Marilyn’s experience is again almost a carbon copy of Rock’s. In discussing her seven-year marriage to Jerry Davis she says, “it wouldn’t have lasted that long if it weren’t for our son. Matthew. I come from a home with divorced parents, and I wanted to make every concession so that my child would have a home atmosphere to grow up in.” But it didn’t work.
Not against marriage
Yet there is a brighter side to this black picture. The mutual fears and failures that prevent Rock and Marilyn from taking the giant step to the altar are the very same elements that drew them together and keep them together now.
Marilyn, for instance, puts their “unhappy childhoods” background in a different perspective when she says, “Both of us come from broken homes, and we’re entitled to whatever happiness a great friendship may bring.”
Rock, echoing Marilyn, says about marriage, “I’m all for it. I can’t be soured on marriage, for as a way of living it has too much in its favor. Certainly in my own family I’ve had an example of a bad marriage followed by a good one. My own mother had two unfortunate experiences before she met and married Joseph Olson, to whom she’s married now. And the experiences she bad with Roy Scberer (my father) and Roy Fitzgerald (my stepfather) seem only to underline her current happiness. If mother and Joe can be so happy and have such good limes together, why should I rule out another try at having a good marriage?”
Marilyn, as if directly answering Rock’s question, says quietly (as if she were talking about someone she was not romantically involved with), “Knowing him as I do. I think he’ll get married again.”
He says he’s ready to get married again; she says he’s going to get married again; and according to one reporter, “They’re genuinely fond of each other, Rock is a fine pal to her son of a previous marriage, and their friends wouldn’t be at all displeased to see them wind up Mr. and Mrs.”; columnist Louella Parsons says, “I’d place a bet right now that Marilyn and Rock will get married.” And even Marilyn’s ex-husband, screen writer Jerry Davis, says—as recorded by Dorothy Kilgallen—that she will “waltz down the aisle with Rock Hudson.”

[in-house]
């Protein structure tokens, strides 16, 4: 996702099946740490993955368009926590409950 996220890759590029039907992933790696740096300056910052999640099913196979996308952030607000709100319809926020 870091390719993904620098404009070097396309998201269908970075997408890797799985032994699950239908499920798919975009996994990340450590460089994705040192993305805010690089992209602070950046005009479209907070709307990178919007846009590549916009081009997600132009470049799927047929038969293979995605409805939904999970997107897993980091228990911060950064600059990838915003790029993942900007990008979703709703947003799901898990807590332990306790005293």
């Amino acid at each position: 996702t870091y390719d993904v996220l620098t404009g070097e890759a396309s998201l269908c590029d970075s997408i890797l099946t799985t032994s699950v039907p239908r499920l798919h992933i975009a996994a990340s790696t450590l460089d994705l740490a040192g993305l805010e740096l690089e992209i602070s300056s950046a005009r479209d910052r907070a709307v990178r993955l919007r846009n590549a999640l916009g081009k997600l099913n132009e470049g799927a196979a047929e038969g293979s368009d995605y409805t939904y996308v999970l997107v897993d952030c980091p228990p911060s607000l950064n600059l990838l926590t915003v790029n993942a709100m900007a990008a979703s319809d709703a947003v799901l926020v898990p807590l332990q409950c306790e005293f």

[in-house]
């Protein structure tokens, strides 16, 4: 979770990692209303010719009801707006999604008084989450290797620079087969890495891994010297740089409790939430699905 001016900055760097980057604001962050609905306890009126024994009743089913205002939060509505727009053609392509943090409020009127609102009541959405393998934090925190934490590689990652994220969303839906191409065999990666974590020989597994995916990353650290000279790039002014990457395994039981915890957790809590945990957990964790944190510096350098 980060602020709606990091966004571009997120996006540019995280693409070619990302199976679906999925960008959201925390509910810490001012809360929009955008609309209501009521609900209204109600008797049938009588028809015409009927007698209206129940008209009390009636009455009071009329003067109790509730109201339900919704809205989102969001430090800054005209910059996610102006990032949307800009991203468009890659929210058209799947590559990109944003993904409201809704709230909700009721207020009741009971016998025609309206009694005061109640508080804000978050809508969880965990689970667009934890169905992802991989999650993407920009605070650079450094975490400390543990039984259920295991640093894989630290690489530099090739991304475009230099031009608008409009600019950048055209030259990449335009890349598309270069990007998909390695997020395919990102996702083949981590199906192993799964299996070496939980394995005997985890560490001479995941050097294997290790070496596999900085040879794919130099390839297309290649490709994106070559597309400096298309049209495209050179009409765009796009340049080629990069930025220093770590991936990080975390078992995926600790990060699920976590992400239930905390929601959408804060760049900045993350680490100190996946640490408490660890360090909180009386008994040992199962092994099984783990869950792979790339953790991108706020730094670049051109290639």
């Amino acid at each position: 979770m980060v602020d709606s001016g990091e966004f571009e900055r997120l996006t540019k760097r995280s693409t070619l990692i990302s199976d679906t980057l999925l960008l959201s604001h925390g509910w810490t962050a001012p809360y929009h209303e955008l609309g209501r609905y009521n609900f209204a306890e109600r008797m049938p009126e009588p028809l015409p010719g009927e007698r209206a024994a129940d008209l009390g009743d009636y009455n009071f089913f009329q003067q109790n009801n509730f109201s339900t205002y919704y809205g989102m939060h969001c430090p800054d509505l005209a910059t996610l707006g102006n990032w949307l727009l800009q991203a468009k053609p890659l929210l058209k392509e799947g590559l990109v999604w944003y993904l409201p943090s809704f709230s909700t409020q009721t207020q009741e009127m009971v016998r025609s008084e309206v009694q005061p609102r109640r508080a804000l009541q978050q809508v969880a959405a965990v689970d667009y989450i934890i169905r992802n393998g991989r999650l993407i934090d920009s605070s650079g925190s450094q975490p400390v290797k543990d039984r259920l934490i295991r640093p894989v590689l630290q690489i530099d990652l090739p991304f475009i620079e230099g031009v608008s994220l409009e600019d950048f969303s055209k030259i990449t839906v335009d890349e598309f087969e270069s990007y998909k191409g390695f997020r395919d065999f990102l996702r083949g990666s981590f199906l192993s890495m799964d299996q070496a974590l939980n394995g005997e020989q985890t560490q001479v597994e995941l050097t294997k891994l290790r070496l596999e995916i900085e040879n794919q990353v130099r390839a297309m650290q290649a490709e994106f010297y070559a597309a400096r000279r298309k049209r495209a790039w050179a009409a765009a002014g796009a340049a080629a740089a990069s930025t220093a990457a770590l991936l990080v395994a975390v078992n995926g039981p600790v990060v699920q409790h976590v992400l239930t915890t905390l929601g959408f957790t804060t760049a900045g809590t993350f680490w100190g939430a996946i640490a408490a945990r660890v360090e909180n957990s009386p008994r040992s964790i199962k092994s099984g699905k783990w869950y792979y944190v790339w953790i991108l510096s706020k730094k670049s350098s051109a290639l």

But the final question still remains: When are they going to take the plunge?
The inside scoop on this is provided by N.Y. Mirror columnist Sheilah Graham. “Rock Hudson has been pricing wedding rings for the third finger, left hand of Marilyn Maxwell,” she reveals, and goes on to say, “I never really believed these two would marry—it seemed more like a friendship of convenience. I’ve changed my mind.’’
Looks like wedding bells—and soon, doesn’t it? Perhaps even before this article gets from typewriter to printing press. Rock is the sort of fellow who takes a long time to make up his mind. but when he does (remember his no-announcement, no-advance-warning elopement with Phyllis Gates), wow!
See Rock in “A Gathering of Eagles,” then “Man’s Favorite Sport,” both U.I. Marilyn’s next is “Critic’s Choice,” Warners.
It is a quote. PHOTOPLAY MAGAZINE FEBRUARY 1963